Q: How do you feel on the brink of your first full season of F1?
RG: I'm looking forward to Australia and I feel very comfortable with the team. It's been fantastic throughout testing and we're all working well together. Of course, we had a third less of pre-season testing than we expected - which was not quite the original plan! The small issue we had in the first Barcelona test can even be seen as a good experience. Everyone worked twice as hard to return to Barcelona the following week and show that we are strong for the season ahead, which I think we are.
Q: Have you been to Albert Park before?
RG: I've only been to Australia once before when I was third driver for the team in 2009. The country is fantastic. I love Melbourne. I hope the track will suit me - it certainly looks great. The atmosphere is very special and it was one of my favourite Grands Prix to experience even when I wasn't driving, so what it must be like to drive it I can't imagine.
Q: All your testing took place in the dry and Melbourne has notoriously fickle weather. When was the last time you drove an F1 car in the wet?
RG: Brazil 2009 in free practice three. It feels like a long time ago! I'm ready if the track is more slippery, and I'll try to make the best of it. I like racing in the wet, so maybe it will be a bit of an advantage for me.
Q: The simulator at Enstone has not quite opened for business, so how have you been preparing for Albert Park - a track you've never driven before?
RG: I've been watching a lot of in-car videos from the on-board camera! I've spent a lot of time with my engineers looking at the data from the track from last season. I'll be running as much as possible in the first free practice session to learn the circuit, get some mileage and build some knowledge of the track. For sure, I'm looking forward to having access to the simulator once it goes live very soon...
Q: What do you think of Albert Park, especially with factors to consider such as its non-permanent nature and the likely track surface evolution?
RG: The track is what it is - it will improve but that only helps you. You don't particularly feel it too much in the car, you just see it in better lap times. The grip level improves and better lap times come to you - and you soon get used to better lap times! What I saw from the onboard camera from previous years is the track looks good and it looks fun. I hope it will suit the E20.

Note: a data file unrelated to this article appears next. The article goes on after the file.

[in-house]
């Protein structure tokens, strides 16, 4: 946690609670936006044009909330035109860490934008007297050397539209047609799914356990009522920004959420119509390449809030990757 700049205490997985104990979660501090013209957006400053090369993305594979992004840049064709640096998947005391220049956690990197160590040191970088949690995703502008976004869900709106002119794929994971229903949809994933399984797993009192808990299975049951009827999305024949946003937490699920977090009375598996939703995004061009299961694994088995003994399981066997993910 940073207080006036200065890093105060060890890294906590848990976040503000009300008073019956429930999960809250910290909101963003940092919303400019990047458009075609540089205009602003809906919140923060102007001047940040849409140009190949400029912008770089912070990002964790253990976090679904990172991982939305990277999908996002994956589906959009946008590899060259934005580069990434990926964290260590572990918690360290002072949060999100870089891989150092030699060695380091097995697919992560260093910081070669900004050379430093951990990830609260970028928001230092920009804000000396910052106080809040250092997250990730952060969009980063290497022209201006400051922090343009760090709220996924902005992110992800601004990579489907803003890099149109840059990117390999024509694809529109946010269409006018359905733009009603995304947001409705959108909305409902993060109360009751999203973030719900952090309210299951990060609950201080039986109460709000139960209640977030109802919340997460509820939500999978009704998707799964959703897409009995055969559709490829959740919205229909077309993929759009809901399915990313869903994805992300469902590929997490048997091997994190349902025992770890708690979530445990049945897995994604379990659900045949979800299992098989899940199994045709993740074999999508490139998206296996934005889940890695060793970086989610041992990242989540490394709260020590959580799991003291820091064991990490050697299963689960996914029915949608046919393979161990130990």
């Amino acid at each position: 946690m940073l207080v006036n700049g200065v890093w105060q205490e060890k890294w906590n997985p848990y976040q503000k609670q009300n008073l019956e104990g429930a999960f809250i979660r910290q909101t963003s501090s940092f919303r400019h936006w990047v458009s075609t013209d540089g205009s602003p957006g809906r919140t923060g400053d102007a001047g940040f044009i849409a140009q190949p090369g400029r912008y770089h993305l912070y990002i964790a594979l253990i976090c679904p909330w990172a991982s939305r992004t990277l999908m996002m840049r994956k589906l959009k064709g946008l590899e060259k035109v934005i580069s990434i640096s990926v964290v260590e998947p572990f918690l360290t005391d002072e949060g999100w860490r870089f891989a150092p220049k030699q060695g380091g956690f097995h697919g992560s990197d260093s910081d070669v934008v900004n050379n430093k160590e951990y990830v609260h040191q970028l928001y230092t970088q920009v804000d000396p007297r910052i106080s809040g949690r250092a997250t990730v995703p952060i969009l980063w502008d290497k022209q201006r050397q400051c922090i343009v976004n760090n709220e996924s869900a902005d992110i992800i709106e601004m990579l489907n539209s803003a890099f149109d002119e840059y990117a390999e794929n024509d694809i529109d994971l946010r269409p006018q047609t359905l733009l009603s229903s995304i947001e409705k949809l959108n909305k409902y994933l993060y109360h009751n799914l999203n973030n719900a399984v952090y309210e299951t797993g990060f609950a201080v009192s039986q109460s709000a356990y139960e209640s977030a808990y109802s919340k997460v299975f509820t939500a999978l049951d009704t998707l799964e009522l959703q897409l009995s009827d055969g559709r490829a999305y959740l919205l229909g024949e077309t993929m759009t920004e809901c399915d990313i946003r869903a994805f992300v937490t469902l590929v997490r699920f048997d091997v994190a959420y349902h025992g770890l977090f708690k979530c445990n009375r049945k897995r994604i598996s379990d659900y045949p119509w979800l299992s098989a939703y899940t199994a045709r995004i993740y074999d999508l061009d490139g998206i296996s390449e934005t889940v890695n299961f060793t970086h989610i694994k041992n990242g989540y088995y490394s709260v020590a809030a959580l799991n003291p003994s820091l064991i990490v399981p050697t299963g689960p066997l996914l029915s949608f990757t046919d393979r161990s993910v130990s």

Q: What are your targets for the year?
RG: My target is to give my best every time I'm in the car; to get the best from the car and to get the best from myself. I want to make the least amount of mistakes possible. I want to get points at every opportunity. I don't set myself a target of a particular position, I just want to do my best and do my job as well as I can so I can bring some good points to the team.
Q: Do you have a particular race start routine?
RG: I used to have a particular routine, but it's not something I go out of my way to follow now. It's something I do more from familiarity. I usually get into the car from the right side, but that's not to say I won't ever get in from the other side. I'll try to be relaxed, get myself in the right frame of mind then tell myself 'come-on, we're going to race now!' It's a fantastic experience to start a Grand Prix. I can't wait to go for it.
Q: What's your emotion when you're sat on the grid after the formation lap?
RG: You have to be really calm. When you're at your best, you're really calm but very attentive. You need to be ready to go as soon as the lights change. It's something which is tough to get exactly right; that balance of high concentration and high focus.
Q: How have you found the reaction to your return to Formula 1?
RG: I'm surprised that so much was made of it in France, but it makes me happy. The car looks good for the season ahead so that creates more attention. We're all very excited.
Q: Has the amount of media attention surprised you?
RG: In a way, yes, but I'd prefer to be in this position than having no attention and not being in Formula 1! It's good that people are paying attention to what we're doing - it's a good sign. I hope it continues.
Source: Lotus F1